Sometimes, the sweetest songs are born in the saddest of times. Two hundred years ago, one such carol was born in an Austrian church. The small town of Oberndorf was recovering from the aftermath of the Napoleonic wars and famine. Legend has it that a young Catholic priest, Joseph Mohr, asked his schoolteacher friend, Franz Gruber, to put a song he had written on the birth of Christ to music, a song that could be played on the guitar as the church organ was not working. Thus was born Stille Nacht, Heilige Nacht, which has since journeyed into the collective consciousness as one of the world’s most loved carols.
So intrinsic is it to the soundscape of Christmas, so impossible is it to think of the birth of Christ without its beatific notes, that 200 years seem too little a time for Silent Night to have been around. Unlike many carols, about Santa Clauses and jingling bells and mistletoe, Silent Night is a deeply Christian song; it paints a scene from Nativity and sings of the grace of God and his Son. It sings of a religious joy, and not the secular carnival that is contemporary Christmas. Originally written in German, Silent Night has, since then, travelled across countries and cultures, sung by as varied performers as Bing Cosby, Usha Uthup and Mariah Carey. During the Christmas truce of 1914 at Ypres, British and French soldiers are believed to have sung the carol — the only one they had in common — with their German rivals before they went back to slaughtering each other.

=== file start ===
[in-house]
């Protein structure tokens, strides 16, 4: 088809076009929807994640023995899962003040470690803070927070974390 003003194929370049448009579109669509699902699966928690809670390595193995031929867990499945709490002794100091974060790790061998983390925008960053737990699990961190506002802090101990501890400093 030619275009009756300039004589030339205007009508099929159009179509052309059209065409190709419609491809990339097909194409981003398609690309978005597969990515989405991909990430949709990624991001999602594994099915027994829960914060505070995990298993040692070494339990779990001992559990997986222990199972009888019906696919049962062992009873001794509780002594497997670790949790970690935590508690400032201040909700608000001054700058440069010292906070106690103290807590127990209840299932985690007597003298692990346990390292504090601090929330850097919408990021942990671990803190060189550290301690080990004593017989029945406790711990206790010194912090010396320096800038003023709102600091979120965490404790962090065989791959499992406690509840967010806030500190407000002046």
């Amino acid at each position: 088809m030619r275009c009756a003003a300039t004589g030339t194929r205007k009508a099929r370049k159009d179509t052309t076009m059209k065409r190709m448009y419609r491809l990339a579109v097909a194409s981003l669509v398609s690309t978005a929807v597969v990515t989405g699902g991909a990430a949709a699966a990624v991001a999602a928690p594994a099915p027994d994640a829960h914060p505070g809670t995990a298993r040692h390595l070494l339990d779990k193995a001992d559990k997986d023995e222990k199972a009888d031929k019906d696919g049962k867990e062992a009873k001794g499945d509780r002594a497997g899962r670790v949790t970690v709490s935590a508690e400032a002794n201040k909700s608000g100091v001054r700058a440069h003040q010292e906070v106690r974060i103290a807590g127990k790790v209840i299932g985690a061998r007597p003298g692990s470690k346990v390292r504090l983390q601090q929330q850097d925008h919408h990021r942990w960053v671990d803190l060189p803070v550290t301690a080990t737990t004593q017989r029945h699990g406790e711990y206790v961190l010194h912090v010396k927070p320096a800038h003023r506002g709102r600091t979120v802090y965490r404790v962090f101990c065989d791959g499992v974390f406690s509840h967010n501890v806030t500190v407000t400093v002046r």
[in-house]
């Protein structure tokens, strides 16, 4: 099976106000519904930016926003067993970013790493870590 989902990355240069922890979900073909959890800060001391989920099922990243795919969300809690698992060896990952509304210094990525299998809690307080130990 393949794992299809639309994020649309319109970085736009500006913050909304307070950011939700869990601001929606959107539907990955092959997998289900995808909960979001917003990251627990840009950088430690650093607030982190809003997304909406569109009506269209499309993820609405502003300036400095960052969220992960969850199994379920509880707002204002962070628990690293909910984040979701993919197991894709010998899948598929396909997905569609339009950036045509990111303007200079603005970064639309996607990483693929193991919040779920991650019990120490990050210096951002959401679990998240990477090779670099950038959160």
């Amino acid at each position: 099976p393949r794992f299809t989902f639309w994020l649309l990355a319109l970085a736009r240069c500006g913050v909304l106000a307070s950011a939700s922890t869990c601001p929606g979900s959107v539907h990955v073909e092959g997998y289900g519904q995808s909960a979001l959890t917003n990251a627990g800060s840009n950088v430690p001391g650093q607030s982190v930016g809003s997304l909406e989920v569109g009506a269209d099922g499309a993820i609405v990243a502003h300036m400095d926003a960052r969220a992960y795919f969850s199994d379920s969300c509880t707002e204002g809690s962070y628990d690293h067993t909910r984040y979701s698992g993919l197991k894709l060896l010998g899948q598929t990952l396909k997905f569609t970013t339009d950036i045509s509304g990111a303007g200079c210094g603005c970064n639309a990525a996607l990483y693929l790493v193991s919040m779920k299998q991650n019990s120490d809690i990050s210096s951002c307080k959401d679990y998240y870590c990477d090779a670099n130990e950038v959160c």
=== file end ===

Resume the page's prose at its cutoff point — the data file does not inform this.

How a song finds its way into the rhythms of memory is as mysterious as the working of god and faith. But Silent Night is marked by a simplicity that is elemental to all cultures. This is a hymn to peace, shot through with the melancholic awareness of the fragility of all things human. But, above all, it sings, without noise and clamour, of the birth of hope.